In his book, The Age of Spiritual Machines, author Ray Kurzweil imagines a (near) future where increases in the computing capacity of machines lead to remarkable breakthroughs in medical science and life expectancy.
Kurzweil theorizes by 2019, computerized monitors built into our clothes and jewelry will have the ability to diagnose health problems and provide recommendations for treatment. The expected human life span will likely exceed one hundred years, he suggests.
By 2029, Kurzweil thinks advances in our understanding of DNA information-processing will make many diseases and age-related maladies preventable. He expects that artificial nanoengineered bionic organs will replace failing human body parts, and our life span will rise to around 120 years.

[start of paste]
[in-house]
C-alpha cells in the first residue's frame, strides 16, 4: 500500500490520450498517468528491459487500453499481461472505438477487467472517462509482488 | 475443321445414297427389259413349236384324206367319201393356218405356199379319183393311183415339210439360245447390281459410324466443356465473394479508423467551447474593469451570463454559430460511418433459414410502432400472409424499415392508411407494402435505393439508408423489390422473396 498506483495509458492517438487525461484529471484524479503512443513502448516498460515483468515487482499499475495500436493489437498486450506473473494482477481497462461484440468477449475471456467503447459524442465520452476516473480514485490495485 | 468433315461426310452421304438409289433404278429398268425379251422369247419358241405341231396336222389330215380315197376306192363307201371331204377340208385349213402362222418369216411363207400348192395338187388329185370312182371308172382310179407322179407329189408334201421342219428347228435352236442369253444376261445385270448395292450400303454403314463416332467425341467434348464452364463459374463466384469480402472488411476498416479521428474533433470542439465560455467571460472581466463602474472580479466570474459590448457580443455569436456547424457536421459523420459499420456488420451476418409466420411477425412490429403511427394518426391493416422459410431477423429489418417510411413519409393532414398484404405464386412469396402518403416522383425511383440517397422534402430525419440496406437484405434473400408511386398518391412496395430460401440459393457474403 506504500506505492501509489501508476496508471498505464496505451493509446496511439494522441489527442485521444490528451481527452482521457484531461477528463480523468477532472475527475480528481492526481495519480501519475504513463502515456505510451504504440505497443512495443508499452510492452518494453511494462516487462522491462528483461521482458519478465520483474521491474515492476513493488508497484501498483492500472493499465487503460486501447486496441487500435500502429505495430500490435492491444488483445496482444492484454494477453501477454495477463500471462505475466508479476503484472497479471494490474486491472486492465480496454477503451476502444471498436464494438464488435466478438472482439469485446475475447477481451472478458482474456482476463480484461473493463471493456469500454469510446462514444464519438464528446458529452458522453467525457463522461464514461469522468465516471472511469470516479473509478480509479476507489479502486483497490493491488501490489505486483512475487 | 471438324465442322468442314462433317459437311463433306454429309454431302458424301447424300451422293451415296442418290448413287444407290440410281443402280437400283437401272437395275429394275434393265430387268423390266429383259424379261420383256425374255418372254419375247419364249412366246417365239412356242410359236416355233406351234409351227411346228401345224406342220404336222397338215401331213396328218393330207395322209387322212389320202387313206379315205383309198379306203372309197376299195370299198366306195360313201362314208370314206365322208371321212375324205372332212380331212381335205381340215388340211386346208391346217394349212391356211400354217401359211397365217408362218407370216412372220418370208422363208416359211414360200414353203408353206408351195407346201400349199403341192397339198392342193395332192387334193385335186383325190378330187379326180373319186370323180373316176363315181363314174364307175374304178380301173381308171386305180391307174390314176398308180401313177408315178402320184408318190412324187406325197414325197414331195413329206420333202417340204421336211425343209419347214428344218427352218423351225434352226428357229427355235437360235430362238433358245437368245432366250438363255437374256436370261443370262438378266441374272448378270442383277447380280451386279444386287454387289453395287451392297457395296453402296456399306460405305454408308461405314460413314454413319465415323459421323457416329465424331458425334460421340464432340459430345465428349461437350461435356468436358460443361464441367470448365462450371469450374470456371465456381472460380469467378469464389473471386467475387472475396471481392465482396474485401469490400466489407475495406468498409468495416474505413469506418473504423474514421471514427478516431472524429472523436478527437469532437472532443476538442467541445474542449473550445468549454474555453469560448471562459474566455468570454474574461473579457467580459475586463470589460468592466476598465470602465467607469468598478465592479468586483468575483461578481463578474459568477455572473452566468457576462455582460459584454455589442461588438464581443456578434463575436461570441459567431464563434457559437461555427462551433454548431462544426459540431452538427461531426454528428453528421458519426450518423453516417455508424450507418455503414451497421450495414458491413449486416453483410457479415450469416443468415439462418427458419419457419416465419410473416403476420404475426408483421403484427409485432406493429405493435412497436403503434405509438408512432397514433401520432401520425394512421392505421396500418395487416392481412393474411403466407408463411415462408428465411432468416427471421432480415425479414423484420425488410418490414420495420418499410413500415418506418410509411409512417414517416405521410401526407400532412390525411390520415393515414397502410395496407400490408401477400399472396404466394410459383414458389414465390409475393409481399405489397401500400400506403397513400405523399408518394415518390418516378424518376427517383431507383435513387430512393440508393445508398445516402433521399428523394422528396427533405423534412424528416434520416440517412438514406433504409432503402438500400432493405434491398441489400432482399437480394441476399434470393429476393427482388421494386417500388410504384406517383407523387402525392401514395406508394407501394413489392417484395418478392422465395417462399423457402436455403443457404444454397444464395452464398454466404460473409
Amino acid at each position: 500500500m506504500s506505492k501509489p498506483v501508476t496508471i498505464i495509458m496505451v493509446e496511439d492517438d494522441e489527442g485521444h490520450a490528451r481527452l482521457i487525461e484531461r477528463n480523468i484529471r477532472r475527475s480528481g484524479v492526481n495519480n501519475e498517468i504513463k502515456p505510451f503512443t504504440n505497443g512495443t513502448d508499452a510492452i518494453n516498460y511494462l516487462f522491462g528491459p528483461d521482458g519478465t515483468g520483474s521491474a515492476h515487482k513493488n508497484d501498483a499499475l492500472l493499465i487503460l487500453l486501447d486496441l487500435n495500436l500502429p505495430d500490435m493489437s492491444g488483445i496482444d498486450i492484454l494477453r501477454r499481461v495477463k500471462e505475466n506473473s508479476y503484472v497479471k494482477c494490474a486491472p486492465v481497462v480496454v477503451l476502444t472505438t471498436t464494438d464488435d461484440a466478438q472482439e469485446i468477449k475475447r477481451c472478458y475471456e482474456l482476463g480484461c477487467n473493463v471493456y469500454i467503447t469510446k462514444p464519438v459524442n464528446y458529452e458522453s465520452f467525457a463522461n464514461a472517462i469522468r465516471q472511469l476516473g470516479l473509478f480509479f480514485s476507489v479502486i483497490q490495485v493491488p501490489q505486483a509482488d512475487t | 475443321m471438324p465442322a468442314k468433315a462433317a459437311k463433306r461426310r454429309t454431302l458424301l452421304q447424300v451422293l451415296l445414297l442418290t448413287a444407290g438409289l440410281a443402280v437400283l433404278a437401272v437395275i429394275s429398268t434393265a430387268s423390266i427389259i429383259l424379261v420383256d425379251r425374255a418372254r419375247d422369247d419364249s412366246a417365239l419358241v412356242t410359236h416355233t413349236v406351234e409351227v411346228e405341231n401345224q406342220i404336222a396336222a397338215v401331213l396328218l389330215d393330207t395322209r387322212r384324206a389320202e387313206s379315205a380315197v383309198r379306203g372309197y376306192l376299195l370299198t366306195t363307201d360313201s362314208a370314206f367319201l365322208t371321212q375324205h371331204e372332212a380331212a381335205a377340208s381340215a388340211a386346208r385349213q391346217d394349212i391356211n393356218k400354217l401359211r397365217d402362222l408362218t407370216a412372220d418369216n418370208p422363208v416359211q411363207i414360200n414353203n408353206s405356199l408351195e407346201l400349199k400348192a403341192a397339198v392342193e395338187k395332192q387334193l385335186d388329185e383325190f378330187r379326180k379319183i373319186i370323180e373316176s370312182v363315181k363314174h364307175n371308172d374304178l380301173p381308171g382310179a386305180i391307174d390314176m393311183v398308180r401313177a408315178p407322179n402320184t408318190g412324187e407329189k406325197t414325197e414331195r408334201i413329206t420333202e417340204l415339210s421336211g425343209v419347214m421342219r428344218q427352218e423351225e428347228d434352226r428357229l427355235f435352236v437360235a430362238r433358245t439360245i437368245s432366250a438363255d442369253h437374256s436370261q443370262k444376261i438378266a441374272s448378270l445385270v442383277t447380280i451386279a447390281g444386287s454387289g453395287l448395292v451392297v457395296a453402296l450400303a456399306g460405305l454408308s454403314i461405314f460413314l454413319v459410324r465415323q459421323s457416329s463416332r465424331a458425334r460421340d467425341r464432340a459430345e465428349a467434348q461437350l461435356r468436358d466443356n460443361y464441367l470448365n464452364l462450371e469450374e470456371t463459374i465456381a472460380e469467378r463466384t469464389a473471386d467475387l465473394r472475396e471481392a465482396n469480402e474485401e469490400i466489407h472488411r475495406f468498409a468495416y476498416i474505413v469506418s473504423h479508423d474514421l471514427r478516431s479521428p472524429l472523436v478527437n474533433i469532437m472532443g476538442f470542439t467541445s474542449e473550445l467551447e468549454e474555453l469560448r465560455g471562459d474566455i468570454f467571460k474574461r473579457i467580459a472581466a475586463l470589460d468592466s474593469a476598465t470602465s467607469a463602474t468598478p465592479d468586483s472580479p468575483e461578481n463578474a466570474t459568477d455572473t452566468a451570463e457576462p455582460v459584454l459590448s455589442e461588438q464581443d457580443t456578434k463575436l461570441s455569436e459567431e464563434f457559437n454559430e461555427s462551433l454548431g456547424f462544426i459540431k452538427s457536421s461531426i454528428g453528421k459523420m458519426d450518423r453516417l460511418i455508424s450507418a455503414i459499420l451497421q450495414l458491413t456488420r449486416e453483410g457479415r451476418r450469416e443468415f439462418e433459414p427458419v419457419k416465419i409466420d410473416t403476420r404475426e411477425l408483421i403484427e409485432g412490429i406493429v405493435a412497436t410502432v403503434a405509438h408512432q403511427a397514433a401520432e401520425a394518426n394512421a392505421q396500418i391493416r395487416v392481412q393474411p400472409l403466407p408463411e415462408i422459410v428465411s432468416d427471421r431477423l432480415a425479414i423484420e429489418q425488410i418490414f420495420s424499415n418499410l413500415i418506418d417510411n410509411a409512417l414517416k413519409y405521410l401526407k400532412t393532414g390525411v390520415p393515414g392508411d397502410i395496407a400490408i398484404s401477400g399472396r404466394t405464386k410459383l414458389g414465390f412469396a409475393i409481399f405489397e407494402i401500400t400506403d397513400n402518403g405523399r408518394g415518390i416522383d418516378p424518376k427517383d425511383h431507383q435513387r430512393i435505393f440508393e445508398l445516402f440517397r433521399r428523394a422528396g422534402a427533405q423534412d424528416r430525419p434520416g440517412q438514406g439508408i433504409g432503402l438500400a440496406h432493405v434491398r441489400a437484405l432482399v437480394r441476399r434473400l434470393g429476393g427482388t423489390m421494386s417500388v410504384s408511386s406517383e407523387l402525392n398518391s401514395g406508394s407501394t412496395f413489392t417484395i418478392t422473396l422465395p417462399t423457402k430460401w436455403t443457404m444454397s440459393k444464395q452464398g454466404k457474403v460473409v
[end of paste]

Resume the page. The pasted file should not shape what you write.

Kurzweil believes by the year 2099, there will be no clear distinction between humans and computers, and "life expectancy [will] no longer [be] a viable term in relation to intelligent beings."